The North Mara Gold Mine has a long history of evicting local Kuria from their land, leaving them impoverished and desperate. “These evictions have perpetuated the equally long history of Kuria villagers trying to eke out a living by entering the waste rock dumps that arise where their homes and lands used to be to find residual gold in the mine’s waste; many of these Kuria are killed or maimed by mine police,” says Coumans. “This cycle of forced eviction and violence against local Kuria must be broken.”
Since the 2022 and 2023 evictions, MiningWatch has received information about new alleged victims of excess use of force by mine police at the new pit under construction. Two lawsuits are currently before the courts in the U.K. and one in Canada on behalf Kuria plaintiffs who have allegedly been shot and maimed, and on behalf of the families of those who allegedly have been killed by mine police at the North Mara Gold Mine.
Quotes from Kuria villagers evicted from their homes and lands in December 2022 and September 2023, from MiningWatch’s report:
A father in a household of nine said, “I knew for the first time that they were going to take my place the day they came to mark my house. I was very sad and hurt. I had inherited this area from my father. They prevented us from building or plowing or harvesting.”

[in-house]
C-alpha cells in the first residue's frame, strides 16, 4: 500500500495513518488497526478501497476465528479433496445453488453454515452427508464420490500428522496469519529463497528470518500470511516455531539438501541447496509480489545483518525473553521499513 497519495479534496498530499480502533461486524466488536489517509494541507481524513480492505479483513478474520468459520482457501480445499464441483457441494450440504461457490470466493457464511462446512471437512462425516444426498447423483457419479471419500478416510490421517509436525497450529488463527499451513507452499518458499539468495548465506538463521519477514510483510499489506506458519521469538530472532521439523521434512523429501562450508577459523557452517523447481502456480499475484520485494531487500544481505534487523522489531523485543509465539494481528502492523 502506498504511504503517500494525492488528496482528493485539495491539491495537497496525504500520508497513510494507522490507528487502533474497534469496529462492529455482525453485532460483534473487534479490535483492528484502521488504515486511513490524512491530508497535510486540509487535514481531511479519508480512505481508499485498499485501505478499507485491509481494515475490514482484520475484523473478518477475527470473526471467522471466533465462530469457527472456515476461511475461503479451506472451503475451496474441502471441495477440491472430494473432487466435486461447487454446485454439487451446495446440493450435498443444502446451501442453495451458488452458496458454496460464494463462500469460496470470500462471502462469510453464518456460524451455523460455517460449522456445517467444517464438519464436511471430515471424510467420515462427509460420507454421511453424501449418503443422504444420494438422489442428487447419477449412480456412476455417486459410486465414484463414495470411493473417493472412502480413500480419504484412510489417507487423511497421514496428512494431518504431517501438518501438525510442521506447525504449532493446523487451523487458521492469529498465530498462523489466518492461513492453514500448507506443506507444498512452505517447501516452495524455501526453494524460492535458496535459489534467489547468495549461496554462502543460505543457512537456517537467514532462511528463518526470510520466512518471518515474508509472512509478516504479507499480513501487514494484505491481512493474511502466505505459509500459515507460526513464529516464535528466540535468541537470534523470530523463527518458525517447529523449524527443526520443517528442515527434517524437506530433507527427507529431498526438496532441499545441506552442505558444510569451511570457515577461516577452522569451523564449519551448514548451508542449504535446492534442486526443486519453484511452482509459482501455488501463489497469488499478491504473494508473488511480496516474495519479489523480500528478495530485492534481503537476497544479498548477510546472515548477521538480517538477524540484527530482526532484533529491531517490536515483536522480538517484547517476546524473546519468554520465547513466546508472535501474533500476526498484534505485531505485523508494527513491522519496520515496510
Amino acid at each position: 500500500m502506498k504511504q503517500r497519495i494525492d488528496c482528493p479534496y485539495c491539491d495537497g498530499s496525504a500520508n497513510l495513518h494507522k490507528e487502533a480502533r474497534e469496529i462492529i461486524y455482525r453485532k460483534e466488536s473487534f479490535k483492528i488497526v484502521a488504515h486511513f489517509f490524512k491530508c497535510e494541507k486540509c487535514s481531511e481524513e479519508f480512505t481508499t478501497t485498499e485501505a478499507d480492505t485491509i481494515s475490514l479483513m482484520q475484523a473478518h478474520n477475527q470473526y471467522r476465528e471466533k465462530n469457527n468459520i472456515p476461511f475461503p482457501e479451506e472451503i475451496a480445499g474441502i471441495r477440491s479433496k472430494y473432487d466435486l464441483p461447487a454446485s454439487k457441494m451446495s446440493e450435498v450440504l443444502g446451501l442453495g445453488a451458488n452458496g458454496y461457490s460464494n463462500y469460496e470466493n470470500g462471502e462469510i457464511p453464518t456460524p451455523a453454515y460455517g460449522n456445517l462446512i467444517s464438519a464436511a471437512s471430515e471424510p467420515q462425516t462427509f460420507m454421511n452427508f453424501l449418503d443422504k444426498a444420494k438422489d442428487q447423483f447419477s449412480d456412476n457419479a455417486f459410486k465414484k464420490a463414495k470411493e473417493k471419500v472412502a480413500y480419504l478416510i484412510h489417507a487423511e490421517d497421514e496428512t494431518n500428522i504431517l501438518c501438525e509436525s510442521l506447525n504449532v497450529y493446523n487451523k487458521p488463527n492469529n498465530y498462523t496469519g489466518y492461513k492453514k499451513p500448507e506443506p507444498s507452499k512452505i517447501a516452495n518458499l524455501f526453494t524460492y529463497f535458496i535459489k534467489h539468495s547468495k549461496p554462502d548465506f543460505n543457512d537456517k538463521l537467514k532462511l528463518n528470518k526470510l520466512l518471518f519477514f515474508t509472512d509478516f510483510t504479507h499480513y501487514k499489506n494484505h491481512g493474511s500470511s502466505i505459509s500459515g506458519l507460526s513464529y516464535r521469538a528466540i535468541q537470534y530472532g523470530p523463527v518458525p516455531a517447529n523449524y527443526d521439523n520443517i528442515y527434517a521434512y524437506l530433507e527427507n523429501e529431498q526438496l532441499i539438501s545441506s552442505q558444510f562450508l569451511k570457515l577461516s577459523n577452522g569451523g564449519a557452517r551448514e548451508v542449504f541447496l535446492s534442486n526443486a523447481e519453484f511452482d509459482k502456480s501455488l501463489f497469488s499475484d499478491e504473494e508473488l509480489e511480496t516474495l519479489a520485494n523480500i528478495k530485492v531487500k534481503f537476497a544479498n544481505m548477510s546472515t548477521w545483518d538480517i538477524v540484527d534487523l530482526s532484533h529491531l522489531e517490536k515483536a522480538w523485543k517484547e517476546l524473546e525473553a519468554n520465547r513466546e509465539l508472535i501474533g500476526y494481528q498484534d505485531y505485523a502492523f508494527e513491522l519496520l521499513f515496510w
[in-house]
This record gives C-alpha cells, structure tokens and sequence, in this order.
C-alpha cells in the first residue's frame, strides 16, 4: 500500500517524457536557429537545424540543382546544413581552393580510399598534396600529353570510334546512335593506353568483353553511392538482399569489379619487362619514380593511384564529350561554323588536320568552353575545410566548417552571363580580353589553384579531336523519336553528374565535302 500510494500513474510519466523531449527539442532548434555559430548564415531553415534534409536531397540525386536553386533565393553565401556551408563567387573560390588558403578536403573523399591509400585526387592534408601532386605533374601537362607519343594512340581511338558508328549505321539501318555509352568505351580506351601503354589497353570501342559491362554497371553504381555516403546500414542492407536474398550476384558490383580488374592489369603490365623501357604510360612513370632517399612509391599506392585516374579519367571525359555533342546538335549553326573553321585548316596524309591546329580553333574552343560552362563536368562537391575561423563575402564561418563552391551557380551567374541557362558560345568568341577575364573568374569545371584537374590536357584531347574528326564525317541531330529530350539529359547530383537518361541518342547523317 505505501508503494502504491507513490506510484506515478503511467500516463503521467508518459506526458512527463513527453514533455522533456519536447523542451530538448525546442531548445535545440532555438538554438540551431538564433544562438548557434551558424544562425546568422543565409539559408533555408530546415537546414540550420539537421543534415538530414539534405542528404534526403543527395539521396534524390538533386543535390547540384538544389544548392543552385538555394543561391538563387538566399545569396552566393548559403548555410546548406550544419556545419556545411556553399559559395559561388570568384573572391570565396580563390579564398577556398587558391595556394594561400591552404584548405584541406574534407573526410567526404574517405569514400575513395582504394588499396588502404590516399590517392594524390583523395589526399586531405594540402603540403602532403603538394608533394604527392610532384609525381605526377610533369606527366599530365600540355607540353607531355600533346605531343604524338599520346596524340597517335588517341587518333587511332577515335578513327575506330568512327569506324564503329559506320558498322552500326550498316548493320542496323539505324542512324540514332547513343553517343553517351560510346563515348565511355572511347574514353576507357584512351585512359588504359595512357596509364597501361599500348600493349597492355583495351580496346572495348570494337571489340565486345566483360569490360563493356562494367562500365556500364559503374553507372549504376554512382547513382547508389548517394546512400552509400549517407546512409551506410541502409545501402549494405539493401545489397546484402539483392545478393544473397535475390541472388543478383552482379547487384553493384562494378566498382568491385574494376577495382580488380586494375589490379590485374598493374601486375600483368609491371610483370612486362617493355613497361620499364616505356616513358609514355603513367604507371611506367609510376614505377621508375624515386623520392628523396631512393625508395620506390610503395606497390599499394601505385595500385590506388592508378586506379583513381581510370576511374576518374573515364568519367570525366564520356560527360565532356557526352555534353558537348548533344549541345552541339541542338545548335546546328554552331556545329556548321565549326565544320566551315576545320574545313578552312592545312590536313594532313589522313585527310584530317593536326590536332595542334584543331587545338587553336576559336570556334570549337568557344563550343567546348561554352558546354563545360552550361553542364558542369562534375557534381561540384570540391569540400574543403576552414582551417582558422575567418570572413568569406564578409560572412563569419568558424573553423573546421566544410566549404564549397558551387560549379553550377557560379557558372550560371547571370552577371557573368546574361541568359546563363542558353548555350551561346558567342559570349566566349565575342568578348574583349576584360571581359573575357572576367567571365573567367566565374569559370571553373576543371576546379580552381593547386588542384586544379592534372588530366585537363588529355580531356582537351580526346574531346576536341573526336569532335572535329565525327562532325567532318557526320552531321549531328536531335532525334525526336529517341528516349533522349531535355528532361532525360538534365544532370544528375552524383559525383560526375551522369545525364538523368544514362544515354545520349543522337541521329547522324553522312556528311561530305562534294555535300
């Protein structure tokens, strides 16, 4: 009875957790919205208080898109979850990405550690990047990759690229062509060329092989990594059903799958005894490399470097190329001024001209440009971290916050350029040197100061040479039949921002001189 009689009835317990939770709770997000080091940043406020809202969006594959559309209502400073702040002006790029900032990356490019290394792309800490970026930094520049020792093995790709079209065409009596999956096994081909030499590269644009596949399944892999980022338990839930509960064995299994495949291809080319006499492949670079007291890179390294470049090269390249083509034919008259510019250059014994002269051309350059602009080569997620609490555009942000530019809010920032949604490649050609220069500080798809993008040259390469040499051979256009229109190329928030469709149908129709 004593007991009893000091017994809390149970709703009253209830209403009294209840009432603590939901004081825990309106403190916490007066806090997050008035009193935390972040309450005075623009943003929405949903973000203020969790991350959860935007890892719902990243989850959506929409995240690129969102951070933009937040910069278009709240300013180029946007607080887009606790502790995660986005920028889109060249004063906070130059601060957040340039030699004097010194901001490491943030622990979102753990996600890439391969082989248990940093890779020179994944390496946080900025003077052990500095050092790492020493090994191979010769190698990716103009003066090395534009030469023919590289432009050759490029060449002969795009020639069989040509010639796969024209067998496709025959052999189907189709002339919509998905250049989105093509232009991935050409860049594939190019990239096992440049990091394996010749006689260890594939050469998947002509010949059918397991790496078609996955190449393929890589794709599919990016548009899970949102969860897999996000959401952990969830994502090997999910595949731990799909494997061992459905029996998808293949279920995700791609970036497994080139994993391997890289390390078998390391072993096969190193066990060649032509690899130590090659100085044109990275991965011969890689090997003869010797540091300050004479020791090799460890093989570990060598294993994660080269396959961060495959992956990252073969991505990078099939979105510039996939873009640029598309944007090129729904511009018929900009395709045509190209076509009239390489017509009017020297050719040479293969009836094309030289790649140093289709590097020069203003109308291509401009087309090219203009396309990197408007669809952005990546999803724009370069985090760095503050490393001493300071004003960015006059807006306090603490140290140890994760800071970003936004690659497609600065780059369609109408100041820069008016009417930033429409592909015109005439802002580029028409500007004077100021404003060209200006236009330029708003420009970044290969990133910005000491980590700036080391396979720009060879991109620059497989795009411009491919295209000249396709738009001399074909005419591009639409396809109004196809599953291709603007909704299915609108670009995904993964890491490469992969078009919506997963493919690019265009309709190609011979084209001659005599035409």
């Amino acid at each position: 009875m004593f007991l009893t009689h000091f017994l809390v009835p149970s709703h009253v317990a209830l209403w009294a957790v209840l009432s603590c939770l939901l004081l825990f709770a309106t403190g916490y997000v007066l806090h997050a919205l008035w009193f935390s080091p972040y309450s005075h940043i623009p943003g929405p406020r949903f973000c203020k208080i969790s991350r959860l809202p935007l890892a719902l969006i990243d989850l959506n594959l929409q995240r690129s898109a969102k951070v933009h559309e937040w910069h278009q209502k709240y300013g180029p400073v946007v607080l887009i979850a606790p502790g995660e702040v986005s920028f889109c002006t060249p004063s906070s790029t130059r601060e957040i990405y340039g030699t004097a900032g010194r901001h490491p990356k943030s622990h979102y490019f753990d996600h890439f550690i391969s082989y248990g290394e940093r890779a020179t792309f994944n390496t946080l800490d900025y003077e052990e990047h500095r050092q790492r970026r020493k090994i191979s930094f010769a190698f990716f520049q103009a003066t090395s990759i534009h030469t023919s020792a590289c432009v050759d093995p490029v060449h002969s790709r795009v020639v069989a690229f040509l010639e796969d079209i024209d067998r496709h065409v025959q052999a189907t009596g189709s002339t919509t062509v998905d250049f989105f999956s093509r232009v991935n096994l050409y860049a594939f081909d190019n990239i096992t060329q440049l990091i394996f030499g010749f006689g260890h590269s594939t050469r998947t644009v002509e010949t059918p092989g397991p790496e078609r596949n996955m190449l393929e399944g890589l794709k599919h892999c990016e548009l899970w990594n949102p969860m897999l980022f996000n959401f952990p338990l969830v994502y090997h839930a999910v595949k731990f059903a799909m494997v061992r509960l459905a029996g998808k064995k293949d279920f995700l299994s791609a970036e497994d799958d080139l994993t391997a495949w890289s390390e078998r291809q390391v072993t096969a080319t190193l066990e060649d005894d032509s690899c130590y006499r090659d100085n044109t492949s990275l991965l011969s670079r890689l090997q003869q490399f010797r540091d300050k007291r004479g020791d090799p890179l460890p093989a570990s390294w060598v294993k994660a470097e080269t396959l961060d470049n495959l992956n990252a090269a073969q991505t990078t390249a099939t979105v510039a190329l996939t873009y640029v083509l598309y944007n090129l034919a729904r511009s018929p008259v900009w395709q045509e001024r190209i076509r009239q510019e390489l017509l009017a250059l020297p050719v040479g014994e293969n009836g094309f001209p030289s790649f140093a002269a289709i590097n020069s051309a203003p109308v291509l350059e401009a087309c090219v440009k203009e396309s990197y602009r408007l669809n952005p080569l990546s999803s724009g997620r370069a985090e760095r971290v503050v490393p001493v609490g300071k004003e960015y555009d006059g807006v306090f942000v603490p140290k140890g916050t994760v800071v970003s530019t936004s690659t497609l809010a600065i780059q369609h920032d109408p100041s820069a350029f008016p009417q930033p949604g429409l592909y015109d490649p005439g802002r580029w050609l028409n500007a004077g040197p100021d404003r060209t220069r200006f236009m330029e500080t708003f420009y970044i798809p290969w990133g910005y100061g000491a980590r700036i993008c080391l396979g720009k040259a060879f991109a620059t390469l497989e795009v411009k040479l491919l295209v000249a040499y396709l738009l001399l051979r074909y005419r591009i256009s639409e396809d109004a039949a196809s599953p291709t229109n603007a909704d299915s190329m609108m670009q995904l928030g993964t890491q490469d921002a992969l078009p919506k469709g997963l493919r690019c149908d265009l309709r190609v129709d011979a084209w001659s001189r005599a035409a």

A father with 11 people in his household said, “When the mine people finished evaluating, at that time I was surrounded by police. They came and told the police ‘we are done and we want him to sign.’ I asked them, ‘why should I sign something that I do not understand?’ Then they said ‘You old man, are you joking with us? Nyoko [swear word].’ They started beating me. I was badly beaten that day. Then I signed without understanding what I was signing and they took a photo of me.”
A father of seven children said, “[t]hey did not give a reason why they are not paying for my house. They were very hateful and angry when I asked them this question. When I asked, I was answered, ‘Do you think I'm the one who pays or the white man is the one who pays? He won’t pay you for that. What do you want me to do?’"